Wednesday, March 09, 2011

2011 Intersession Adventures!

During the month of January, all Meeting School students left campus to pursue experiences in an area of special interest to them as part of the School's Intersession program. Intersession is an opportunity for students to find, design, and participate in a project with a cultural, vocational or service focus. After their return, students give a presentation and write a paper about their experience. Intersession is an integral part of The Meeting School curriculum.

This year student Intersession adventures were interesting and varied. They included travel to Japan and Costa Rica, as well as volunteer service at a NYC Catholic worker house, Human Rights Watch in NYC, a local hospital, participation in a bronzing workshop, and an internship with a jewelry maker.

Student Bennett Sewell chose to visit Japan because it "is on the other side of the world, a place completely different, and the birthplace of anime." While in Japan he studied Japanese and embraced Japanese culture, which included trips to the Tokyo Metropolitan Museum and a studio dedicated to the work of anime filmmaker Hayao Miyzaki. While Bennett reports feeling the influence of American culture, he also strongly felt the uniqueness of Japanese culture, especially the emphasis put on honor. When asked how the trip changed him, he said "I know I want to live there someday."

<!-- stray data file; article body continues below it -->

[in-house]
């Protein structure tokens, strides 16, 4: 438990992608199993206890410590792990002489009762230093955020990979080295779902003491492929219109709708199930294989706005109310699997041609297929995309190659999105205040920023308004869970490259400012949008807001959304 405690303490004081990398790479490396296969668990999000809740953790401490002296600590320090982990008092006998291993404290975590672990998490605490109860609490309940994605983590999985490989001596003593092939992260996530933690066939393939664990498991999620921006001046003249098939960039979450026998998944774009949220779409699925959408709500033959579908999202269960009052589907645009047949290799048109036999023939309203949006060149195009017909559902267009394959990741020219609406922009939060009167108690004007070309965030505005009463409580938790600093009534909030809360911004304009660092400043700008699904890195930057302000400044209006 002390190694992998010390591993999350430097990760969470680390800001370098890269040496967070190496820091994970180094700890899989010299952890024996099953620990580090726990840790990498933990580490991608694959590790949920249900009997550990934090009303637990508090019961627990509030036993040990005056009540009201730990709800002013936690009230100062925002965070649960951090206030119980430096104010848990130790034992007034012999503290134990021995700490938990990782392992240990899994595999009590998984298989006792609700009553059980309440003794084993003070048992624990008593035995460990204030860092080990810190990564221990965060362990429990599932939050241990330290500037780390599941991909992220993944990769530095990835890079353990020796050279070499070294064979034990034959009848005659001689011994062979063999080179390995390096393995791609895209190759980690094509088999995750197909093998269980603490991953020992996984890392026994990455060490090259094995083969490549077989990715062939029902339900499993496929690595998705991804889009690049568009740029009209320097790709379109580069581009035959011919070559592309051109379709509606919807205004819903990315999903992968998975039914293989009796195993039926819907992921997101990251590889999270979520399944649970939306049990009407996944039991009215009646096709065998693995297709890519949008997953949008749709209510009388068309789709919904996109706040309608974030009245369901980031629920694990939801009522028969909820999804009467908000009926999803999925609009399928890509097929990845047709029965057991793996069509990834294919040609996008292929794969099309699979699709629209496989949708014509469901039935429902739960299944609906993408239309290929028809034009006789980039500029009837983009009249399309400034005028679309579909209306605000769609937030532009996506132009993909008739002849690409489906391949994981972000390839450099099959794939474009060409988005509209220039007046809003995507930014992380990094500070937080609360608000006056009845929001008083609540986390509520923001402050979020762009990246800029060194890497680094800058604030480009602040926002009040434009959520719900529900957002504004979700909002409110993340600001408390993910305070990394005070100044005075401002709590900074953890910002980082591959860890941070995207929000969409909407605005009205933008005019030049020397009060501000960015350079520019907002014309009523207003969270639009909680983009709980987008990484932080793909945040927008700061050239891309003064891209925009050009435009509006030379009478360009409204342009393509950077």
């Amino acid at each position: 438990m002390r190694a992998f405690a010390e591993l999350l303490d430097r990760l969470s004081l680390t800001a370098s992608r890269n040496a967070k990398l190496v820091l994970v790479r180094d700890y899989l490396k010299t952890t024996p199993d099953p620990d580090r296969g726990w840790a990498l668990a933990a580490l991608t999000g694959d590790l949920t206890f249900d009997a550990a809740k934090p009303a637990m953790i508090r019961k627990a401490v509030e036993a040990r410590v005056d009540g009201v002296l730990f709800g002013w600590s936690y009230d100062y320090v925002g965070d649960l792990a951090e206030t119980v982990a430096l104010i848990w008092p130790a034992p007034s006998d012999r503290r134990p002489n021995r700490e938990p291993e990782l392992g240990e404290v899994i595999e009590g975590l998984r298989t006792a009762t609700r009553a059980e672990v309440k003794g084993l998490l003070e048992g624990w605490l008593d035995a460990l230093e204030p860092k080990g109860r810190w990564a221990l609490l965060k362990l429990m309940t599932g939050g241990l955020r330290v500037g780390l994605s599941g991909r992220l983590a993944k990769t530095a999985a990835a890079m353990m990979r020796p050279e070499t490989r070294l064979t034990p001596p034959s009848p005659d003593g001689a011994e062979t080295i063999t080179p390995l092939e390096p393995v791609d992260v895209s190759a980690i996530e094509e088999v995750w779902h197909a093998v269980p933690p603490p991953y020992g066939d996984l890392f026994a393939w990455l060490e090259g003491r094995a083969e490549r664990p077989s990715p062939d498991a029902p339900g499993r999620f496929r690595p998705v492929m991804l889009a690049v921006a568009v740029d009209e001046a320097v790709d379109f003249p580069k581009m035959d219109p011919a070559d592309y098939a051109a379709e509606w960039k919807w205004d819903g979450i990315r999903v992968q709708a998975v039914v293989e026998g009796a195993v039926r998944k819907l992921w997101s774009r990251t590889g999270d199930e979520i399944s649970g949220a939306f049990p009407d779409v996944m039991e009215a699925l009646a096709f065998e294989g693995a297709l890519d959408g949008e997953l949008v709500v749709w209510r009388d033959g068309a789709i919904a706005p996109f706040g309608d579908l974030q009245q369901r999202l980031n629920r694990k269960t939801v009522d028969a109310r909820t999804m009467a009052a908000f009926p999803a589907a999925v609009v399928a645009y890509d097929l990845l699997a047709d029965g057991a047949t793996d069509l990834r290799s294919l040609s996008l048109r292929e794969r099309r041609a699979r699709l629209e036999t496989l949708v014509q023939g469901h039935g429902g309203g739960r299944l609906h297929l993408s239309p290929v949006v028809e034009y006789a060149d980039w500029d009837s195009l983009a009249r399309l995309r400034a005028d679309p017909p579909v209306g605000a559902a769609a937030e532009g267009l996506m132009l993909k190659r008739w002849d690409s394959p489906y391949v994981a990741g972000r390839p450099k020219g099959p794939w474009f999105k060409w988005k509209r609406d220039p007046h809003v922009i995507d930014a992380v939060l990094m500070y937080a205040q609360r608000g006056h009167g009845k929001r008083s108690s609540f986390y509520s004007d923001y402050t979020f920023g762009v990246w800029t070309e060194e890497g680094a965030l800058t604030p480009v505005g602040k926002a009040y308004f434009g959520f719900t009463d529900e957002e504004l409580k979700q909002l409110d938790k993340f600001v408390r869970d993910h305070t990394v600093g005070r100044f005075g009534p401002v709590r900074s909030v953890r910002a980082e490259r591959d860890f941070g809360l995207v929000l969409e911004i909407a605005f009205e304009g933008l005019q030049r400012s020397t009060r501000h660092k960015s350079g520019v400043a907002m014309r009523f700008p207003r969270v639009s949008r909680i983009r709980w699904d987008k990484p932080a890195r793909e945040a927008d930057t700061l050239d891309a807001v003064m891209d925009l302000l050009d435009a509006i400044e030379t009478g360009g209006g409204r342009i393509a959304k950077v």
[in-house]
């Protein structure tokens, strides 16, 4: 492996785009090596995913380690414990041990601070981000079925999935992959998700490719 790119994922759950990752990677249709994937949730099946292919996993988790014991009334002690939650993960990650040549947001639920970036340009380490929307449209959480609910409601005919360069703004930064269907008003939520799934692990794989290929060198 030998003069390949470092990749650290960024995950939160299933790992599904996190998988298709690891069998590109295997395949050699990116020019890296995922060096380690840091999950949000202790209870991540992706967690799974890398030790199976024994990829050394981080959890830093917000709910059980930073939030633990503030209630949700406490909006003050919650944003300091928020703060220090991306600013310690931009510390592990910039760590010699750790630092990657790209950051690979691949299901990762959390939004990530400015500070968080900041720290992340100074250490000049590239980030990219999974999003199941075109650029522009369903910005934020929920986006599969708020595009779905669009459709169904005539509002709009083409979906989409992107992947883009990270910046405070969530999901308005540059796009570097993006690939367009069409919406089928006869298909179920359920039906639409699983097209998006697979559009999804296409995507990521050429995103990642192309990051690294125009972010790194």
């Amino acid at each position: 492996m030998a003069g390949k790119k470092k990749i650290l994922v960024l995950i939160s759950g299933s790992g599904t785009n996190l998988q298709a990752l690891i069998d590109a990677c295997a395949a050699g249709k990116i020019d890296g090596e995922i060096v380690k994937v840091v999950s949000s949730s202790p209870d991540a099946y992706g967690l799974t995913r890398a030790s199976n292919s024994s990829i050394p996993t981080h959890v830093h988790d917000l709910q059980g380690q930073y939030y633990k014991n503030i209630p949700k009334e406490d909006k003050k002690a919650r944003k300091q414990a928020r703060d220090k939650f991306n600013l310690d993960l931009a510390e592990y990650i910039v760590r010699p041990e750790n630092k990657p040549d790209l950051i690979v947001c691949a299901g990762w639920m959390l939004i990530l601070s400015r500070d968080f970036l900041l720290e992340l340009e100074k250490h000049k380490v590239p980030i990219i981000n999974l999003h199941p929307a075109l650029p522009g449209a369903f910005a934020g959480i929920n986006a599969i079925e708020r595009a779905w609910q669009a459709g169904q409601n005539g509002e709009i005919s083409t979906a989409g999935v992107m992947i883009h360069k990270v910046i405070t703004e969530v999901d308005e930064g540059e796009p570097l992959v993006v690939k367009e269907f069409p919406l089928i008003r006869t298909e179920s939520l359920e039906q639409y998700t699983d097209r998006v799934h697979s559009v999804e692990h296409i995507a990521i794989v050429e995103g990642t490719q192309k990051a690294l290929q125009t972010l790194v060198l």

Maggie Zavgren and Liz Stillwell went to Monteverde, Costa Rica, a small town in Puntarenas, Costa Rica. The town of Monteverde was founded by the pacifist American Quakers who left the United States in opposition to the Korean War. They chose Costa Rica because it had no standing army. In addition to founding a school, practicing agriculture, the Quakers founded the Monteverde Cloud Forest Preserve. While in Monteverde, Maggie and Liz studied Spanish, absorbed the culture, and volunteered at a local library.

Tiana Withers spent her Intersession working with a jewelry artist in Massachusetts. During the internship she learned a great deal about color, the technical aspects of jewelry-making, and running a small business. She reports that she was "very excited to finally get a chance to work in an art studio, and experience the feeling of truly creating art for other people to enjoy."

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